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November 17, 1957 - Image 12

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Michigan Daily, 1957-11-17
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I -(I - -i -

Page Six

Sunday,'November 17, 1957

Sunday, November 17, 1957


From the University Press

value .. .until they are symboliz

POETRY. Translated by
Frank 0. Copley. Ann Arbor,
1957: University of Michi-
gan Press. 141 pp. $3.75
MOST HONEST translators of
classical poets are accustomed
to preface their work with some
simile that defines and deprecates
"translation." Dryden's dedication
to his Aeneid shows the following:
Raphael imitated nature; they
who copy one of Raphael's
pieces imitate but him, for his
work is their original. They
translate him, as I do Virgil;
and fall short of him, as I of
Virgil. . . . Lay by Virgil, I
beseech your Lordship, and all
my better sort of judges, when
you take up my version; and
it will appear a passable
beauty when the original Muse
is absent.
Presupposing that art is imitation
of nature, art must fail, but the
imitation of art is not even noble
failure; so, whether a translation
has obscured the original with
brilliance or eclipsed it with dull-
ness, it fails sadly through a
feebleness of desire. Two and a

Reviews of Four Noteworthy
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Of a Rapidly-Rising Publisher

half centuries of academic publi-
cation, however, have made Dry-
den's deferential remarks seem to
be quaintly in excess.
Today one should expect the
poetic, as the prose, version of a
classic poet to be a gloss; that is,
a form of literary criticism. Mod-
ern translators are consequently
inclined to use the les§ philosophic
simile of musical reduction to de-
fine their task: the English Virgil
or Catullus is like a piano-reading
of a symphony for antique flutes
and fiddles and tympani. A scholar
of Latin and Greek is sometimes
a virtuoso, as it were, of this
performers' art. Like the violinist
or vocalist he daily improvises
English sounds for the silent nota-
tion of a standard-work before
him; possibly he records these im-
provisations, but then, with the
only humility a virtuoso dares dis-
play, he opens with reservations
such as: "This much I shall have

shown you. Then let us all, in
studious silence, venerate the
Text." The translation is literary
criticism. It is paraphrase, first of
all, by definition; second, it is
commentary. In a poetic version,
the "comments" are tacit and con-
tained in the structure of the new
poem: but expansion, interpola-
tion, new tropes, and devices of
sound are used instead of the
boring terminology of formal exe-
a younger contemporary of
Julius Caesar, Cicero, Lucretius,
and the many less amusing figures
of the end of the Roman Republic.
He is the earliest writer of the
short poem in Latin whose work
has survived, and the 113 poems
and fragments show that his man-
ner exerted considerable influence
upon Virgil, Horace, Martial, and
others of the Empire. In the Mid-

dle Ages, Catullus was (not sur'
prisingly) kept out of sight and
eventually lost; about the year
1325, Benvenuto Campesani, a
crony of Petrarch and Boccaccio,
unearthed him for a new period
of notoriety in the Renaissance.
The newest English translation
of Catullus by Prof. Frank 0. Cop-
ley of the Latin department is the
most learned and affectionate ver-
sion available. The title Catullus
The Complete Poetry is rather
misleading, even for a poetic trans-
lation, but is, I assume, intended
to avoid confusion with the paper-
back reissue of Horace Gregory's
execrable Poems of Catullus (1931).
There is really little danger of
confusion; even the un-Latined
will quickly sense, on approaching
Gregory's Catulus, an inappropri-
ate odor of formalin.
See CATULLUS, page 17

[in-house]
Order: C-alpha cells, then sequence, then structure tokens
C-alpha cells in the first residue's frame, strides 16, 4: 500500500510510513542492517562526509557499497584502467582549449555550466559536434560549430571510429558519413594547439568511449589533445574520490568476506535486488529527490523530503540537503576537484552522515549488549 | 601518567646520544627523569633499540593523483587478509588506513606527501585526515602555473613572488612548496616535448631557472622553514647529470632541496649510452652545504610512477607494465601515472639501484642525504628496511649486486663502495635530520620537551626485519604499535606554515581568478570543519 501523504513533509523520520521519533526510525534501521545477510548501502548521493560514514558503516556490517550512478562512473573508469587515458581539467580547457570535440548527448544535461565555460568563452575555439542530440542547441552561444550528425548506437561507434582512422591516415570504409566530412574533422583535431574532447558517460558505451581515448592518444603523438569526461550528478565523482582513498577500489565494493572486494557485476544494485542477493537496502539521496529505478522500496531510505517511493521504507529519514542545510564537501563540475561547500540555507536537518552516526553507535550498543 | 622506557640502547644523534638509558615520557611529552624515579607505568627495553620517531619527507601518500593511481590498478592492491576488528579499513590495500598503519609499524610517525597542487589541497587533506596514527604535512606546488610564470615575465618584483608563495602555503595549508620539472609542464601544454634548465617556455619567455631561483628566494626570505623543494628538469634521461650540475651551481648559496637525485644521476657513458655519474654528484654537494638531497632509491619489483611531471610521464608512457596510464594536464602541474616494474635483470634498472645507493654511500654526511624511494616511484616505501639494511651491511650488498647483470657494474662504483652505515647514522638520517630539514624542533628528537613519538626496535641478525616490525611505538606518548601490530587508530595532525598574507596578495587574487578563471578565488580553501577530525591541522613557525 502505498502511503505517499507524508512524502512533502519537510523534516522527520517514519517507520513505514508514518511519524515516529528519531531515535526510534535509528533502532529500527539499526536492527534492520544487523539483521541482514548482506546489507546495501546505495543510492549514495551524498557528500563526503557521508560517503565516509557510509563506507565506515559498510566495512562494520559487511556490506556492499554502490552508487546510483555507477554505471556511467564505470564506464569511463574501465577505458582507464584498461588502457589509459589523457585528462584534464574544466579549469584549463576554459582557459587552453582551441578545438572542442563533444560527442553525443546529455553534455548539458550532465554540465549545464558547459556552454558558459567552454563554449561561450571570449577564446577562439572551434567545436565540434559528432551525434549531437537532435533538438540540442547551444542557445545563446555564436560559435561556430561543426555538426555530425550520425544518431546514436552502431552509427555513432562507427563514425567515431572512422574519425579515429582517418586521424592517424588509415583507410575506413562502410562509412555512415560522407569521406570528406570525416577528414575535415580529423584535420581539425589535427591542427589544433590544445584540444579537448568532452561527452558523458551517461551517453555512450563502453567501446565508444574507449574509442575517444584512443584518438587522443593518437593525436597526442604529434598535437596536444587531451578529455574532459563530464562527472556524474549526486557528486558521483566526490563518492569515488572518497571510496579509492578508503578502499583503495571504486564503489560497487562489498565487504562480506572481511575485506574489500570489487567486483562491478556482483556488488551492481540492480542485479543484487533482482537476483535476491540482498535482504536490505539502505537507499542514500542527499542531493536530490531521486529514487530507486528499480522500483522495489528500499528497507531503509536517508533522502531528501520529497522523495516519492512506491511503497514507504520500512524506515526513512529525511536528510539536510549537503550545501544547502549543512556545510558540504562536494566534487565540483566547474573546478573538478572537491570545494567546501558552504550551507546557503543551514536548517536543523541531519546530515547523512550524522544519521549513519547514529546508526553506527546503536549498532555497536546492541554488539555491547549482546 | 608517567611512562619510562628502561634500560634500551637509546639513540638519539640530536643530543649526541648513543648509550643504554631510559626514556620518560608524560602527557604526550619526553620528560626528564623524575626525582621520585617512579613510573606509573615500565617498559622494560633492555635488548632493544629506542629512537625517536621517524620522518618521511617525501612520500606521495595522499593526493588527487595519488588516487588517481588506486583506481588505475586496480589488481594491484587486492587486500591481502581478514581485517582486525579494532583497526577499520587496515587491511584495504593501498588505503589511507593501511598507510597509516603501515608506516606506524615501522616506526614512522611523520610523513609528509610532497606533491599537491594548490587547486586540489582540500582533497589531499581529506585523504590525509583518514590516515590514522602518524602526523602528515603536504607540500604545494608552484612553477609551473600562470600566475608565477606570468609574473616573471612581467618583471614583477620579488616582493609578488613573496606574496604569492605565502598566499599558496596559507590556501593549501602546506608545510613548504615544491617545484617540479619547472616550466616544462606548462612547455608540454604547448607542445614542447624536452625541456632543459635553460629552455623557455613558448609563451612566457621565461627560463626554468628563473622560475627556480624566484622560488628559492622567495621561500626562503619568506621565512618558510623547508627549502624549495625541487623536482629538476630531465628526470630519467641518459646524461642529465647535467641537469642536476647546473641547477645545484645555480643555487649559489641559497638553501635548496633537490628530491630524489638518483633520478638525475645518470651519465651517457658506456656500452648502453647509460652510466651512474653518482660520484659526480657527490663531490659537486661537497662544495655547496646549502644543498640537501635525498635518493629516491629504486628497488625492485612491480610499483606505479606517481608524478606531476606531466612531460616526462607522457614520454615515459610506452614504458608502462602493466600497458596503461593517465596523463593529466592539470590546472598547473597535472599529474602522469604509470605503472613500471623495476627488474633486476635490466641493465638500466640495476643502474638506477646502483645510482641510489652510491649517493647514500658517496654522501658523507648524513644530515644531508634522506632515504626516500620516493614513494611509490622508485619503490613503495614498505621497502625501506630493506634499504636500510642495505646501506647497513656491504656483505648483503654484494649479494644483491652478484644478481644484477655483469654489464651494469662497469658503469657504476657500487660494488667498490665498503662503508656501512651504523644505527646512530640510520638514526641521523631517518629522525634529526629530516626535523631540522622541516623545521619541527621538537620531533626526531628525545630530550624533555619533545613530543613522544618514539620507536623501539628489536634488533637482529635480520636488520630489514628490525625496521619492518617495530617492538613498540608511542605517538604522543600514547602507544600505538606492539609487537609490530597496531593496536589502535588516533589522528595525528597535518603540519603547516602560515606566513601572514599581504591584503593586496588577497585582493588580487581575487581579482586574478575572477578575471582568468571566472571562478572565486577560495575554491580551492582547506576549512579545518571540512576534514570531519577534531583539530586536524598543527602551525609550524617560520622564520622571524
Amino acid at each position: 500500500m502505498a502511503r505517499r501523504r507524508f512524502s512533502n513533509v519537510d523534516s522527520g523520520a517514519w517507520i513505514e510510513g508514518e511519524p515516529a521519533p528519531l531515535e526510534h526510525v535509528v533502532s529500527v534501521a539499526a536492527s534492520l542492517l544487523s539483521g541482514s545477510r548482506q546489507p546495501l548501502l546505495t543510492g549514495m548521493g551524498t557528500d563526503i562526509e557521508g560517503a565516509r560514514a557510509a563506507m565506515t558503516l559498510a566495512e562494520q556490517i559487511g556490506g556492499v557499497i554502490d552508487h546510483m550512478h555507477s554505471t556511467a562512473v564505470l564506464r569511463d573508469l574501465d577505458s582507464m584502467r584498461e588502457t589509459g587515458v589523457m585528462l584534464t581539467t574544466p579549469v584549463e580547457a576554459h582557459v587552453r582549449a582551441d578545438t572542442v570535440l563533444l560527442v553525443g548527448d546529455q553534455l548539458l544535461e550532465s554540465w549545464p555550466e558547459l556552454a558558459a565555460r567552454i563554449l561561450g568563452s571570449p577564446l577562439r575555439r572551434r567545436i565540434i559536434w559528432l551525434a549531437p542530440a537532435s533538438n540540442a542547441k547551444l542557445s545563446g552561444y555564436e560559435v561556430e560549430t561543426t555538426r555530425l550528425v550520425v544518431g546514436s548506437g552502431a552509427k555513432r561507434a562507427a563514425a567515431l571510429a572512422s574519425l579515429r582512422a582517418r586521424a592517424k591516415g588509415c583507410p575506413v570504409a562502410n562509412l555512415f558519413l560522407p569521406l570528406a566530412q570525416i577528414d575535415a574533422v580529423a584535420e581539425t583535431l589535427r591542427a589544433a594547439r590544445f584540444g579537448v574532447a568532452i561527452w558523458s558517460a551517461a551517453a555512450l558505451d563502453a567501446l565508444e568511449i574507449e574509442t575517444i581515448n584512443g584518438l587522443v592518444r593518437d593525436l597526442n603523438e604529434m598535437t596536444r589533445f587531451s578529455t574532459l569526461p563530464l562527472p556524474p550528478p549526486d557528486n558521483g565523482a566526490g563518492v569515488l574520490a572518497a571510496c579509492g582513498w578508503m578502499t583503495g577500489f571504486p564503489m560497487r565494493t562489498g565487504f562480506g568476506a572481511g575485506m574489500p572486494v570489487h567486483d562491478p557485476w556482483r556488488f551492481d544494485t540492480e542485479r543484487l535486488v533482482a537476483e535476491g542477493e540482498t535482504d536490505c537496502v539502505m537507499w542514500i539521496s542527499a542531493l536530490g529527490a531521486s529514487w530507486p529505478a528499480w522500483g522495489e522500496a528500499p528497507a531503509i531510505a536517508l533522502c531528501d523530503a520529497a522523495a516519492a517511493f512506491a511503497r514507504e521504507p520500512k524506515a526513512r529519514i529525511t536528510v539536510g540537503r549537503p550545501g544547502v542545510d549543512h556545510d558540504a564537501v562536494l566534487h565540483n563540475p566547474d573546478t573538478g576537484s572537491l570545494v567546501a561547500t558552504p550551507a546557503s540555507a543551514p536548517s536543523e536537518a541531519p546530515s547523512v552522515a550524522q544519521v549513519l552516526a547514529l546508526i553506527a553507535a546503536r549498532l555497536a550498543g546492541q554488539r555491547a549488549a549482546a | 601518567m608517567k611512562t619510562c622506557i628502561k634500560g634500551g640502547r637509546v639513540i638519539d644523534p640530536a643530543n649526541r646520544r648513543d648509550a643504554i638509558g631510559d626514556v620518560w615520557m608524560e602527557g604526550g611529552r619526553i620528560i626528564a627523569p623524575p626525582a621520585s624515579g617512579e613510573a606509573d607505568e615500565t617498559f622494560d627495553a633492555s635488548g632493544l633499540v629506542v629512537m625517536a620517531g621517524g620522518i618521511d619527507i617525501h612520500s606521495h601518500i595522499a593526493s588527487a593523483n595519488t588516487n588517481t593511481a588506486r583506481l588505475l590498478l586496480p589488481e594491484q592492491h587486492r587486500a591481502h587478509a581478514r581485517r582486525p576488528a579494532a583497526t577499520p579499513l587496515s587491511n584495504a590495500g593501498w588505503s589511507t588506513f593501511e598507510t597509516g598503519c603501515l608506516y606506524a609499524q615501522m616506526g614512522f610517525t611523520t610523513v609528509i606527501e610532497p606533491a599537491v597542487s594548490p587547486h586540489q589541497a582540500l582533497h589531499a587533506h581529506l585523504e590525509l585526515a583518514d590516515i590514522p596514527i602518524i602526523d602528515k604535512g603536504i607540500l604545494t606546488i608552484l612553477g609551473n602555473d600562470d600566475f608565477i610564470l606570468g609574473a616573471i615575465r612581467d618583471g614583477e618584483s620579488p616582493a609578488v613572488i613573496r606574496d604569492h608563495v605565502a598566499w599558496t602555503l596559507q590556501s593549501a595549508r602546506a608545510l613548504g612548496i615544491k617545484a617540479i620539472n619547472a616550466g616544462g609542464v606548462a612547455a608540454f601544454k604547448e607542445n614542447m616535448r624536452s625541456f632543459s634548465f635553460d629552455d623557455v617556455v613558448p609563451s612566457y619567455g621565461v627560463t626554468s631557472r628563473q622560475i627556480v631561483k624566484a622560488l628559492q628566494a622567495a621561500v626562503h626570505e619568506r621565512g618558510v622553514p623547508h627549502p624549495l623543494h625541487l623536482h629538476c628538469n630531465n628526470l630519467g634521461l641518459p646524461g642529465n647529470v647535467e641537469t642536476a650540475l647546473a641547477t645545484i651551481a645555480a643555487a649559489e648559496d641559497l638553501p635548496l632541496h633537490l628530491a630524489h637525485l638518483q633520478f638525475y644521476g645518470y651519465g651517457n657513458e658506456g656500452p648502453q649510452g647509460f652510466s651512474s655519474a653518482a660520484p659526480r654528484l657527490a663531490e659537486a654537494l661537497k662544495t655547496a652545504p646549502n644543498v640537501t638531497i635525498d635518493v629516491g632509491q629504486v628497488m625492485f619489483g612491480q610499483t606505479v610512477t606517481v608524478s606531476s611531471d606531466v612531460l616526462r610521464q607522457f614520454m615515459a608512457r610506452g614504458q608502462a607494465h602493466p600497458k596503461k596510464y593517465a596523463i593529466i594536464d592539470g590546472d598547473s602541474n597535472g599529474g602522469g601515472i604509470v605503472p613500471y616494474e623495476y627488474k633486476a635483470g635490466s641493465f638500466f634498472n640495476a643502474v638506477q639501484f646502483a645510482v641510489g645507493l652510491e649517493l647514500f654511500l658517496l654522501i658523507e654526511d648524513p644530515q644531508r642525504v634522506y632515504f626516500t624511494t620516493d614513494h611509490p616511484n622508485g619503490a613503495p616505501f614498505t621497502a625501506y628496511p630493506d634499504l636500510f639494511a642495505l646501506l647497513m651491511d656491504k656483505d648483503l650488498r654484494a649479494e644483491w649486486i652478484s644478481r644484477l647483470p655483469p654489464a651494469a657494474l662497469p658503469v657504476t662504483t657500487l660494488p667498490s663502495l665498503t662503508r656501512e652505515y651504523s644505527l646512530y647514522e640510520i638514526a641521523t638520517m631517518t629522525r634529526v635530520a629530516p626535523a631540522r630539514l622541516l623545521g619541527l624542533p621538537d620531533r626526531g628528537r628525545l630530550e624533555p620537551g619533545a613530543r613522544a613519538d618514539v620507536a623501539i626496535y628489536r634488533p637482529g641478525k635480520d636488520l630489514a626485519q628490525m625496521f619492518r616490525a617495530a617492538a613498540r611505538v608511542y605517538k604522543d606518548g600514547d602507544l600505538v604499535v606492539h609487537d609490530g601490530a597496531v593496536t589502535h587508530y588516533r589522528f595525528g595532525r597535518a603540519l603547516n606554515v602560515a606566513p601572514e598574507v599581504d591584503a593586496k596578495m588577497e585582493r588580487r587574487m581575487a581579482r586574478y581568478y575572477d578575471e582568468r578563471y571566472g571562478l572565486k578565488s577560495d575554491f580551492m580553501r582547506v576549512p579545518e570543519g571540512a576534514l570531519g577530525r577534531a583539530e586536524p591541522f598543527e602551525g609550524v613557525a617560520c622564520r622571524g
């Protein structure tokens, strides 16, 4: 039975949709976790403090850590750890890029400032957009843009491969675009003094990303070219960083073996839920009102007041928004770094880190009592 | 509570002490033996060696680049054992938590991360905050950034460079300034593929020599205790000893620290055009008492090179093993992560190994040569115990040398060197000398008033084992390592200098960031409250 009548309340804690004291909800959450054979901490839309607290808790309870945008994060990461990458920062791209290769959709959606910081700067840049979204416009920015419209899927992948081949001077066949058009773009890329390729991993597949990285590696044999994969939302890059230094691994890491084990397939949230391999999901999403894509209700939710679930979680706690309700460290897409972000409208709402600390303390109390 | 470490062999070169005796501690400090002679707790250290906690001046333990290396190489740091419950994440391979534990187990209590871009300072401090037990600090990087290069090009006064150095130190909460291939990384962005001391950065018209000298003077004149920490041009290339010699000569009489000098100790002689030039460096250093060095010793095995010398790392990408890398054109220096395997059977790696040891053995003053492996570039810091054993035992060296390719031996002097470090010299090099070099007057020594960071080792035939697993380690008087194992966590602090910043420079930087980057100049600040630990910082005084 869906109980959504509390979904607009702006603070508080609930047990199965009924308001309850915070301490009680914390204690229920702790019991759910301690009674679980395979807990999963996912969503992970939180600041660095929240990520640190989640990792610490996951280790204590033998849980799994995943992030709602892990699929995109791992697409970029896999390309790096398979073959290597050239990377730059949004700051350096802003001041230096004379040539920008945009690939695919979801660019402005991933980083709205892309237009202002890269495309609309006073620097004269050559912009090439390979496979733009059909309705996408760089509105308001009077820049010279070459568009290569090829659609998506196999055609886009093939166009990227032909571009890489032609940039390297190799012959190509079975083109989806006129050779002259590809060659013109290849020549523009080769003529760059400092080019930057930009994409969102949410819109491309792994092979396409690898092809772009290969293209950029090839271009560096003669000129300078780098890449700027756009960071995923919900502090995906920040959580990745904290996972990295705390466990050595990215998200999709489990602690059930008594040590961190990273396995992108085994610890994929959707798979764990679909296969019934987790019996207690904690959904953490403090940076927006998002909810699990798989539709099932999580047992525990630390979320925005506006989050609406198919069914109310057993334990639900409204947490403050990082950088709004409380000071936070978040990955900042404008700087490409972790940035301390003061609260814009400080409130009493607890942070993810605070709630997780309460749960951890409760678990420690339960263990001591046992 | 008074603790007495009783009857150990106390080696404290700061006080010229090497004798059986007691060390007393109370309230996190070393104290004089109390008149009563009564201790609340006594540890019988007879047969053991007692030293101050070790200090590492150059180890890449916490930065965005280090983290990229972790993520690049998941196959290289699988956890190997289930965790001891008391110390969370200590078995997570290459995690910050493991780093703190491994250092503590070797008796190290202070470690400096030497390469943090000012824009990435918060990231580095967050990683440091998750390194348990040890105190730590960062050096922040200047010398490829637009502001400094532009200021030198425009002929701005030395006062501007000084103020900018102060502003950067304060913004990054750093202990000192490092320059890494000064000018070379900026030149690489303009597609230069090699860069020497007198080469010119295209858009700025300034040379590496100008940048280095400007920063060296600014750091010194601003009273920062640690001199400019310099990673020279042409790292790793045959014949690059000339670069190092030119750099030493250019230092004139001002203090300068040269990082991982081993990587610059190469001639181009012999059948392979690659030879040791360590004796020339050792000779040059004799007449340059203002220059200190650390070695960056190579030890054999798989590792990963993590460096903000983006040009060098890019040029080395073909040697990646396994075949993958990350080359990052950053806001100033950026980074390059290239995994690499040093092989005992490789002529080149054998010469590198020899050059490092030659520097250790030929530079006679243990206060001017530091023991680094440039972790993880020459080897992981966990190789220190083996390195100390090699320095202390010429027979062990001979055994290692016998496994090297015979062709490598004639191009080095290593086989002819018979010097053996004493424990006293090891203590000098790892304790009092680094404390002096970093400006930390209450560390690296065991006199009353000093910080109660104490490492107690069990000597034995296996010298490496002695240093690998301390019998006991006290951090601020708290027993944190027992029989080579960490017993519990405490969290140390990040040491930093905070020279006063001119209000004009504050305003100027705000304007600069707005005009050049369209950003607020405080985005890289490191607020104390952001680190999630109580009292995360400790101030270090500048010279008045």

Edited from the original
manuscripts and with a life
of John Aubrey by Oliver
Lawson Dick. Ann Arbor,
1957: The University of
Michigan Press. 341 pp.
Daily City Editor
OHN AUBREY, for the greater
part of the seventeenth cen-
tury, wanted to know everything
about everybody. He was an avid
listener when an individual was
under discussion; he was a thor-
ough and pressing questioner
when the discussion did not bring
out all the facts about the person
in question.
Aubrey's reputation for gossip
was strong among friends who
"expected to hear of Aubrey's
breaking his neck sorieday as the
result of dashing downstairs to
get a story from a departing
His efforts, however, were not
meant to satisfy his personal curi-
osity nearly so much as they were
intended to build extensive vol-
umes of biographical information
and related data concerning any
and all persons of whom the sev-
enteenth century knew anything
at all.
AUBREY'S habit was to come
home from a hard evening's
work at some party, sleep off the
after-effects, and then, while his
head was still throbbing, attempt
to remember the anecdotes and
details he had heard and the
people he had seen, recording his
impressions in whatever might be
the most convenient place at
But his thoroughness and in-
stinct for editing was too often
subdued by his spirit of curiosity
and the urge to learn more, for
although he began many books
and made numerous scattered en-
tries in as many scattered places,
he never quite drew together
enough of his jottings to build the
final literary product.
At his death in 1697, he left
behind Aubrey's Brief Lives, a
collection of manuscripts under
426 headings, mostly biographical.
The material, however, was often
repetitive, since Aubrey told his
favorite stories again and again,
occasionally lacking in specific in-
formation, with blank spaces pro-
vided for the missing data, and
sometimes strained one's credu-

(Continued from Page 14)
fine artist can match the articul-
lation of his brushes in writing but
Shahn has done that, and in
words that for expressiveness, for
sheer high quality, will attract
"not . . . only the customary art
public" but, one hopes, "a new
kind of public, a great influx of
people . .."
It is the images we hold in
common, the characters of nov-
els and plays, the great build-
ings, the complex pictorial im-
ages and their meanings, and
the symbolized concepts, princi-
ples, and great ideas of philoso-
phy and religion that have cre-
ated the human community.
The incidental items of reality
remain without value or com-
mon recognition until they are
symbolized, recreated, and im-
bued with value. The potato
field and the auto repair shop